TDs and senators are to visit the Air Corps headquarters, amid fears for the health and safety of staff at Casement Aerodrome.
The move follows revelations in the Irish Examiner about conditions for technicians working on aircraft at the base.
Last year, it emerged that whistleblowers had warned the Department of Defence that the Air Corps’ health and safety measures were inadequate for protecting staff from the harmful chemicals used to service airplanes, including cancer-causing solvents.
The Air Corps has now invited members of the Oireachtas Joint Committee on Foreign Affairs and Trade, and Defence, to see the changes it has implemented over the past year, following warnings from the State’s health watchdog.
Junior defence minister Paul Kehoe revealed details of the visit to the Committee.
“Under my instructions, the General Officer Commanding, GOC, Irish Air Corps, Brigadier General Seán Clancy, has invited the committee to visit the Air corps base and I ask that the chairman and the committee secretariat arrange that visit through my office,” he said.
I would encourage committee members to visit the Air Corps to see the improvements that have been made, in terms of health and safety.
The committee proposes to make the visit on March 27.
Aside from making protected disclosures to the Department of Defence, the Air Corps whistleblowers also tipped off the Health and Safety Authority, who inspected Casement Aerodrome a number of times in 2016. The HSA issued a dozen recommendations to the Air Corps, and warned that it would take legal action, unless changes were implemented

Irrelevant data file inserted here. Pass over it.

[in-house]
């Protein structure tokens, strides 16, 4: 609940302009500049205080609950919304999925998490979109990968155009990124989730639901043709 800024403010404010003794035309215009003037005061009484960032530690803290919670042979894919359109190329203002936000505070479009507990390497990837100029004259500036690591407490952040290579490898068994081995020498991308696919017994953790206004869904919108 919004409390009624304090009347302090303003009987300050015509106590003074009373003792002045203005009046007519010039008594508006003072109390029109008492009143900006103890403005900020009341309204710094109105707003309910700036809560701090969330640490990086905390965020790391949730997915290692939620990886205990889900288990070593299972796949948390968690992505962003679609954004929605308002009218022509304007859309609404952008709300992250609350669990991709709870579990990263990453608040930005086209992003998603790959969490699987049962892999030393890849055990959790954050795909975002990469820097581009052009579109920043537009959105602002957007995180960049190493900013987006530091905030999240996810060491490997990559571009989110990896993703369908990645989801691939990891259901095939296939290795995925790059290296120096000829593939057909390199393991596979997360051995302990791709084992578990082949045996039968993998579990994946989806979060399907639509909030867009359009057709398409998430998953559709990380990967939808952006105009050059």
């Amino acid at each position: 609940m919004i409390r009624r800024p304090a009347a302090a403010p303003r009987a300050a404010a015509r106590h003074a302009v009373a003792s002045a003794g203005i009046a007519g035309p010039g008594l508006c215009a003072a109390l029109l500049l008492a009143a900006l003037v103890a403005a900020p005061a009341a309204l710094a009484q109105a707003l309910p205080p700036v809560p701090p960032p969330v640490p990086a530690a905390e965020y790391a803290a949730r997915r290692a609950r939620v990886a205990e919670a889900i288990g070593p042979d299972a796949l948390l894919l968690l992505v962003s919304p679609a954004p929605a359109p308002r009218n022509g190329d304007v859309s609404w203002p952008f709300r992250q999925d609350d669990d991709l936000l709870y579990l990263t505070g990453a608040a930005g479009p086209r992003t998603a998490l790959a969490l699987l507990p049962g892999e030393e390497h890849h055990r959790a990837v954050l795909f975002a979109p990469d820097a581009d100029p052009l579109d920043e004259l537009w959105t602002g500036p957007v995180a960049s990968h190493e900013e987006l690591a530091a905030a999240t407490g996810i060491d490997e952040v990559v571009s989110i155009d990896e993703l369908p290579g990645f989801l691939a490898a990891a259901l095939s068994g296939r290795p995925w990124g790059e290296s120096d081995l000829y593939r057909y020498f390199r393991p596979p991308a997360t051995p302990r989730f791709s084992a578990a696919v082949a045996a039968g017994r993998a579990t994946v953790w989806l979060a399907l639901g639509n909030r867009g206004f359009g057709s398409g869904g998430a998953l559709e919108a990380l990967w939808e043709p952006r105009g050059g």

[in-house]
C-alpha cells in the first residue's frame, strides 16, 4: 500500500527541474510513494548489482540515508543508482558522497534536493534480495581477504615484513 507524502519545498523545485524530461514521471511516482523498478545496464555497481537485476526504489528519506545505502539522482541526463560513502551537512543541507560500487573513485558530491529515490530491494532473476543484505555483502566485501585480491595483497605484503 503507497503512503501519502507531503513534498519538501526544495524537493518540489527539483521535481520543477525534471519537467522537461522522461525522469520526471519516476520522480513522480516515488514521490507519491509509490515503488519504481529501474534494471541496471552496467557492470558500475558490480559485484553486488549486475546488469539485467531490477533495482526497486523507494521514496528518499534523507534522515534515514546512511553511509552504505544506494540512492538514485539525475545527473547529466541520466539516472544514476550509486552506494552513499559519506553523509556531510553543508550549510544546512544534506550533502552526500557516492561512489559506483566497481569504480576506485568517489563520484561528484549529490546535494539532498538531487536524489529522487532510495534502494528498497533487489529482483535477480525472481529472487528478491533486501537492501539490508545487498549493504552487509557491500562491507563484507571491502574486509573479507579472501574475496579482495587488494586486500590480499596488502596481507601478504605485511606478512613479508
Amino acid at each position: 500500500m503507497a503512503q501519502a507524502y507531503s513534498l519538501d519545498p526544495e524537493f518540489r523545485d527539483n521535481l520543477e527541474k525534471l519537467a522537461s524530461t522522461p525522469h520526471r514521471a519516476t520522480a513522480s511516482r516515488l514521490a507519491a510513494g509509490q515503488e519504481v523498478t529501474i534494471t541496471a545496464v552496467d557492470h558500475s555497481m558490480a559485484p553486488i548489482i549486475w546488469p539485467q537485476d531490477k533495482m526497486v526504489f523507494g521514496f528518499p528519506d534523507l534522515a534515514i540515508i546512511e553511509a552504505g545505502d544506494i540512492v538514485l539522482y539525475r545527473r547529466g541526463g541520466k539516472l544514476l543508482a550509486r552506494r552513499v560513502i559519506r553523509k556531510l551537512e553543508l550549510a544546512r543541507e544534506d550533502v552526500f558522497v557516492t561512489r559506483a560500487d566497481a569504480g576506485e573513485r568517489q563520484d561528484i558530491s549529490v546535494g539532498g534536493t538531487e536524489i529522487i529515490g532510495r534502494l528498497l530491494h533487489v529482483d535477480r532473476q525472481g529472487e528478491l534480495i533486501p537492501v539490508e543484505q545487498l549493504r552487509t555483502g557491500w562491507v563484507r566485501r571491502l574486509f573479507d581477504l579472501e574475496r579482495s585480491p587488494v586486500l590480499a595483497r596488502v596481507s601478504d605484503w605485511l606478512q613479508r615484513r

It warned that the Air Corps needed to provide protective gloves, eye protection, and respirators to prevent chemical exposure. It said that employees’ exposure to hazardous substances needed to be monitored, and that protective measures had to be instated.
The shortcomings addressed in the HSA report echoed the whistleblowers’ complaints.
Meanwhile, the State is denying it is liable in seven High Court cases taken by former Air Corps staff, who say they now suffer chronic illnesses, including cancer, as a result of their working conditions, over decades, at Casement Aerodrome.
It is not clear whether the committee will meet with whistleblowers, or if it will discuss allegations, made through protected disclosures, with the Air Corps hierarchy.
A protected disclosure sent to the then-Minister of Defence, Simon Coveney, in December, 2015, warned that a named senior member of the Air Corps destroyed reports, dating back to the 1990s, which raised concerns about the levels of toxic chemicals in workshops in Casement Aerodrome.
Mr Kehoe has said he has no plans to investigate their disappearance.